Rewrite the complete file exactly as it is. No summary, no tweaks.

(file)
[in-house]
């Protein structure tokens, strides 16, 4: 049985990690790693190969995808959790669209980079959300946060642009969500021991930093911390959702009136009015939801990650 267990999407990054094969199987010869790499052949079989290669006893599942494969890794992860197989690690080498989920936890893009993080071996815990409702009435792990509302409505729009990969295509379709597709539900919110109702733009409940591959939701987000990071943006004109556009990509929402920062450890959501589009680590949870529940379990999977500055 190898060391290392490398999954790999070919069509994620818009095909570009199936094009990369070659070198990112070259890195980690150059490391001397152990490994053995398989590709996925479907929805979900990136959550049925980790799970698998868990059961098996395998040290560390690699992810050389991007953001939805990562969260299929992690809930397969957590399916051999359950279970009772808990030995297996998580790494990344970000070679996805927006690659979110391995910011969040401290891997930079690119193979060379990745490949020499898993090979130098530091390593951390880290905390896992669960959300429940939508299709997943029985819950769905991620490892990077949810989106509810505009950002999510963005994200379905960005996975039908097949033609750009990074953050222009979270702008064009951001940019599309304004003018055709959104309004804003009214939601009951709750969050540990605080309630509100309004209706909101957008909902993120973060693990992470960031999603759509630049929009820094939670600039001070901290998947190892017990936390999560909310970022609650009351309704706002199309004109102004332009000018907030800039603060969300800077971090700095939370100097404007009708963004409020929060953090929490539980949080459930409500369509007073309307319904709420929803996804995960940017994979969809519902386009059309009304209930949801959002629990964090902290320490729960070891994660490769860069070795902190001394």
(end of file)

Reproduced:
[in-house]
């Protein structure tokens, strides 16, 4: 049985990690790693190969995808959790669209980079959300946060642009969500021991930093911390959702009136009015939801990650 267990999407990054094969199987010869790499052949079989290669006893599942494969890794992860197989690690080498989920936890893009993080071996815990409702009435792990509302409505729009990969295509379709597709539900919110109702733009409940591959939701987000990071943006004109556009990509929402920062450890959501589009680590949870529940379990999977500055 190898060391290392490398999954790999070919069509994620818009095909570009199936094009990369070659070198990112070259890195980690150059490391001397152990490994053995398989590709996925479907929805979900990136959550049925980790799970698998868990059961098996395998040290560390690699992810050389991007953001939805990562969260299929992690809930397969957590399916051999359950279970009772808990030995297996998580790494990344970000070679996805927006690659979110391995910011969040401290891997930079690119193979060379990745490949020499898993090979130098530091390593951390880290905390896992669960959300429940939508299709997943029985819950769905991620490892990077949810989106509810505009950002999510963005994200379905960005996975039908097949033609750009990074953050222009979270702008064009951001940019599309304004003018055709959104309004804003009214939601009951709750969050540990605080309630509100309004209706909101957008909902993120973060693990992470960031999603759509630049929009820094939670600039001070901290998947190892017990936390999560909310970022609650009351309704706002199309004109102004332009000018907030800039603060969300800077971090700095939370100097404007009708963004409020929060953090929490539980949080459930409500369509007073309307319904709420929803996804995960940017994979969809519902386009059309009304209930949801959002629990964090902290320490729960070891994660490769860069070795902190001394």